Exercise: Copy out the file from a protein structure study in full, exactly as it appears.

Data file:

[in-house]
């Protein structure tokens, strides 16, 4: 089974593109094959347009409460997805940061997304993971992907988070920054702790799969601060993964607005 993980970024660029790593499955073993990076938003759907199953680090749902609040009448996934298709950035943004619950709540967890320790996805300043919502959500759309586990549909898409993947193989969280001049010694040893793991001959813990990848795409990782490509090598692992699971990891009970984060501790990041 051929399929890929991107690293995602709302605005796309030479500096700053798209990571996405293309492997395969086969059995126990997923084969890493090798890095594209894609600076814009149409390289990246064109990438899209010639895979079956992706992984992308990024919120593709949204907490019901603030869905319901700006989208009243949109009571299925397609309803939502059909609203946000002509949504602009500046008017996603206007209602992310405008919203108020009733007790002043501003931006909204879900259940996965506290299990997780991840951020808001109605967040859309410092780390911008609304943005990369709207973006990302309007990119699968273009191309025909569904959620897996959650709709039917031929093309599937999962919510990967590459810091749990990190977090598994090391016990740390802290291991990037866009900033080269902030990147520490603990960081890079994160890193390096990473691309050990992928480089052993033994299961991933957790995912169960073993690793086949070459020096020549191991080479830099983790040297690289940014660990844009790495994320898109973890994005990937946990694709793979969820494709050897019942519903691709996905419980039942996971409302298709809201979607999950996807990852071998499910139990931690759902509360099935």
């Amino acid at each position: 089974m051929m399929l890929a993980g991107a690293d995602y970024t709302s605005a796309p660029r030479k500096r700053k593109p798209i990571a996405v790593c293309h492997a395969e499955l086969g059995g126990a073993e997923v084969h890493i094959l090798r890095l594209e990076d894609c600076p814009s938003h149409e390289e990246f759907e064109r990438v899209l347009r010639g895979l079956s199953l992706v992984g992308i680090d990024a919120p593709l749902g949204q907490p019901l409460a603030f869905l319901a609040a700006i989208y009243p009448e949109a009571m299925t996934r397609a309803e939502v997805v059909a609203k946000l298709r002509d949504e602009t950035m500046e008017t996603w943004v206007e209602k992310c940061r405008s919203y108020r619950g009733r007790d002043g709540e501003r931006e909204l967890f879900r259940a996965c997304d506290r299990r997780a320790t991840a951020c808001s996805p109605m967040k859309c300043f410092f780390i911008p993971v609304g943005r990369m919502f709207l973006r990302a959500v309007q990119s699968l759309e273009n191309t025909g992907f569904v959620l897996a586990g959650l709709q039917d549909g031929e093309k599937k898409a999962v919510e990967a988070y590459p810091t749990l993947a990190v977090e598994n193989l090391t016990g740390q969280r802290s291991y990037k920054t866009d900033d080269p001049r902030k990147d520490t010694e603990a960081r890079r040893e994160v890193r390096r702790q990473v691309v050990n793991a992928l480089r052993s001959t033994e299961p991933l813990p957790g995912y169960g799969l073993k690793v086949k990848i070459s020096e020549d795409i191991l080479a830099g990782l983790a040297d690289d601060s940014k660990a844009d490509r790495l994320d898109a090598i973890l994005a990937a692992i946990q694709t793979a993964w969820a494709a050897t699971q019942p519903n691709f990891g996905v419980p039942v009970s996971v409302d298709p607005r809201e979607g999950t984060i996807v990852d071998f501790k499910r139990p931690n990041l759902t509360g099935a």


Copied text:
[in-house]
């Protein structure tokens, strides 16, 4: 089974593109094959347009409460997805940061997304993971992907988070920054702790799969601060993964607005 993980970024660029790593499955073993990076938003759907199953680090749902609040009448996934298709950035943004619950709540967890320790996805300043919502959500759309586990549909898409993947193989969280001049010694040893793991001959813990990848795409990782490509090598692992699971990891009970984060501790990041 051929399929890929991107690293995602709302605005796309030479500096700053798209990571996405293309492997395969086969059995126990997923084969890493090798890095594209894609600076814009149409390289990246064109990438899209010639895979079956992706992984992308990024919120593709949204907490019901603030869905319901700006989208009243949109009571299925397609309803939502059909609203946000002509949504602009500046008017996603206007209602992310405008919203108020009733007790002043501003931006909204879900259940996965506290299990997780991840951020808001109605967040859309410092780390911008609304943005990369709207973006990302309007990119699968273009191309025909569904959620897996959650709709039917031929093309599937999962919510990967590459810091749990990190977090598994090391016990740390802290291991990037866009900033080269902030990147520490603990960081890079994160890193390096990473691309050990992928480089052993033994299961991933957790995912169960073993690793086949070459020096020549191991080479830099983790040297690289940014660990844009790495994320898109973890994005990937946990694709793979969820494709050897019942519903691709996905419980039942996971409302298709809201979607999950996807990852071998499910139990931690759902509360099935």
């Amino acid at each position: 089974m051929m399929l890929a993980g991107a690293d995602y970024t709302s605005a796309p660029r030479k500096r700053k593109p798209i990571a996405v790593c293309h492997a395969e499955l086969g059995g126990a073993e997923v084969h890493i094959l090798r890095l594209e990076d894609c600076p814009s938003h149409e390289e990246f759907e064109r990438v899209l347009r010639g895979l079956s199953l992706v992984g992308i680090d990024a919120p593709l749902g949204q907490p019901l409460a603030f869905l319901a609040a700006i989208y009243p009448e949109a009571m299925t996934r397609a309803e939502v997805v059909a609203k946000l298709r002509d949504e602009t950035m500046e008017t996603w943004v206007e209602k992310c940061r405008s919203y108020r619950g009733r007790d002043g709540e501003r931006e909204l967890f879900r259940a996965c997304d506290r299990r997780a320790t991840a951020c808001s996805p109605m967040k859309c300043f410092f780390i911008p993971v609304g943005r990369m919502f709207l973006r990302a959500v309007q990119s699968l759309e273009n191309t025909g992907f569904v959620l897996a586990g959650l709709q039917d549909g031929e093309k599937k898409a999962v919510e990967a988070y590459p810091t749990l993947a990190v977090e598994n193989l090391t016990g740390q969280r802290s291991y990037k920054t866009d900033d080269p001049r902030k990147d520490t010694e603990a960081r890079r040893e994160v890193r390096r702790q990473v691309v050990n793991a992928l480089r052993s001959t033994e299961p991933l813990p957790g995912y169960g799969l073993k690793v086949k990848i070459s020096e020549d795409i191991l080479a830099g990782l983790a040297d690289d601060s940014k660990a844009d490509r790495l994320d898109a090598i973890l994005a990937a692992i946990q694709t793979a993964w969820a494709a050897t699971q019942p519903n691709f990891g996905v419980p039942v009970s996971v409302d298709p607005r809201e979607g999950t984060i996807v990852d071998f501790k499910r139990p931690n990041l759902t509360g099935a």